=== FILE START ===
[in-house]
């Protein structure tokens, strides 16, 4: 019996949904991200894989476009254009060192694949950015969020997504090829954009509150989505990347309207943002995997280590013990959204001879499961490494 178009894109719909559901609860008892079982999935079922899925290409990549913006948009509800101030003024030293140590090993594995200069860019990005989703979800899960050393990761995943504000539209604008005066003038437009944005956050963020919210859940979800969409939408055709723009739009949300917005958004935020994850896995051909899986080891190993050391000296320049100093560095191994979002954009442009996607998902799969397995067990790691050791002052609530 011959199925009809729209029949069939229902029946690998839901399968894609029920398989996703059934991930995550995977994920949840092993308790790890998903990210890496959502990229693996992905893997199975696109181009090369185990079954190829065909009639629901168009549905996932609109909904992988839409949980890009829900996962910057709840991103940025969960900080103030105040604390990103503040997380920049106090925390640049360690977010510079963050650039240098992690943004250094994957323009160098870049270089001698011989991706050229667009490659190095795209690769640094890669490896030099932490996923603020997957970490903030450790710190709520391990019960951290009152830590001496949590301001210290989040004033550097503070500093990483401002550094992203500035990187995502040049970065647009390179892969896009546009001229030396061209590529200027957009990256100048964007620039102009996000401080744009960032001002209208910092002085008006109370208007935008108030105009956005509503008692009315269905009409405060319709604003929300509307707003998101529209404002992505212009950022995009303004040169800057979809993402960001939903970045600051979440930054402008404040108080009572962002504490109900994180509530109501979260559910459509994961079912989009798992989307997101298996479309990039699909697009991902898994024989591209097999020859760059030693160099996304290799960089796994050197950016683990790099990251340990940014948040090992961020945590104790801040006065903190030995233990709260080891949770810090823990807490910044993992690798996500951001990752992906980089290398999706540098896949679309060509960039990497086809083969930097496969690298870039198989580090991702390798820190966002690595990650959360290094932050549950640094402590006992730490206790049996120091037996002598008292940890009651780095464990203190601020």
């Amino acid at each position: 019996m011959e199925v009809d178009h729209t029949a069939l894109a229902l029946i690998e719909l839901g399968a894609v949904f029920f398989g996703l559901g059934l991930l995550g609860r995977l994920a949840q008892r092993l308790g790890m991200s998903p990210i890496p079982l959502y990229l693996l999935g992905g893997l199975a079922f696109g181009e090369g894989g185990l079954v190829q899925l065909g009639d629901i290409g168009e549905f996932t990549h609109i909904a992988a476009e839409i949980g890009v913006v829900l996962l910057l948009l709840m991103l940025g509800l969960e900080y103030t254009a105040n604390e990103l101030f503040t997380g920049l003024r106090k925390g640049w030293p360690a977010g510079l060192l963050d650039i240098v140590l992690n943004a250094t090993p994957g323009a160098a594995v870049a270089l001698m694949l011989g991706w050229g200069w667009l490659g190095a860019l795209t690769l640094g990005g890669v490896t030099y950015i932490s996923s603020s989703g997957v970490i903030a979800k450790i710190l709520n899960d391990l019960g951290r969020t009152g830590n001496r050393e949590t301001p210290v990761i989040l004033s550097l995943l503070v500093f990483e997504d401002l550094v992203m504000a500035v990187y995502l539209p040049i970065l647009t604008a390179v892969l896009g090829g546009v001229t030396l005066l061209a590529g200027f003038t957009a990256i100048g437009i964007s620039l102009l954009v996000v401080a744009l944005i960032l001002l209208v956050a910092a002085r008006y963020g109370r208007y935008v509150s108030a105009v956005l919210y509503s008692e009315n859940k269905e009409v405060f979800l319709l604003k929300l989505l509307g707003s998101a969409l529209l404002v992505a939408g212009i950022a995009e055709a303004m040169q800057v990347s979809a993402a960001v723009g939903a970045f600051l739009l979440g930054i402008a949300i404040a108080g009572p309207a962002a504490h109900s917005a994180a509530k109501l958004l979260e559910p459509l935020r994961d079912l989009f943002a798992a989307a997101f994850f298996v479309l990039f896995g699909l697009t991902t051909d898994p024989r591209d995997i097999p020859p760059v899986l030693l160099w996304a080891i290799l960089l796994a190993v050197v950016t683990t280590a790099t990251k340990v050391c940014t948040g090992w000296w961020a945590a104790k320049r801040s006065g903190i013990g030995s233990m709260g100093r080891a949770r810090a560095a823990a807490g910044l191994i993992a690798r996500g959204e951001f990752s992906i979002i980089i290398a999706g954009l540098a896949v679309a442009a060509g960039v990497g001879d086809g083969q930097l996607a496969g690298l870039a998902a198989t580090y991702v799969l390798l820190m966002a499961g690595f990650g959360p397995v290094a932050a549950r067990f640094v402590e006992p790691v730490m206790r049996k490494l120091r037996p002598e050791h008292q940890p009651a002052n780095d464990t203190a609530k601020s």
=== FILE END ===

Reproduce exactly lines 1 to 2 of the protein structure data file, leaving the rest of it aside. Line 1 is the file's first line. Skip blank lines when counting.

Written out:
[in-house]
């Protein structure tokens, strides 16, 4: 019996949904991200894989476009254009060192694949950015969020997504090829954009509150989505990347309207943002995997280590013990959204001879499961490494 178009894109719909559901609860008892079982999935079922899925290409990549913006948009509800101030003024030293140590090993594995200069860019990005989703979800899960050393990761995943504000539209604008005066003038437009944005956050963020919210859940979800969409939408055709723009739009949300917005958004935020994850896995051909899986080891190993050391000296320049100093560095191994979002954009442009996607998902799969397995067990790691050791002052609530 011959199925009809729209029949069939229902029946690998839901399968894609029920398989996703059934991930995550995977994920949840092993308790790890998903990210890496959502990229693996992905893997199975696109181009090369185990079954190829065909009639629901168009549905996932609109909904992988839409949980890009829900996962910057709840991103940025969960900080103030105040604390990103503040997380920049106090925390640049360690977010510079963050650039240098992690943004250094994957323009160098870049270089001698011989991706050229667009490659190095795209690769640094890669490896030099932490996923603020997957970490903030450790710190709520391990019960951290009152830590001496949590301001210290989040004033550097503070500093990483401002550094992203500035990187995502040049970065647009390179892969896009546009001229030396061209590529200027957009990256100048964007620039102009996000401080744009960032001002209208910092002085008006109370208007935008108030105009956005509503008692009315269905009409405060319709604003929300509307707003998101529209404002992505212009950022995009303004040169800057979809993402960001939903970045600051979440930054402008404040108080009572962002504490109900994180509530109501979260559910459509994961079912989009798992989307997101298996479309990039699909697009991902898994024989591209097999020859760059030693160099996304290799960089796994050197950016683990790099990251340990940014948040090992961020945590104790801040006065903190030995233990709260080891949770810090823990807490910044993992690798996500951001990752992906980089290398999706540098896949679309060509960039990497086809083969930097496969690298870039198989580090991702390798820190966002690595990650959360290094932050549950640094402590006992730490206790049996120091037996002598008292940890009651780095464990203190601020």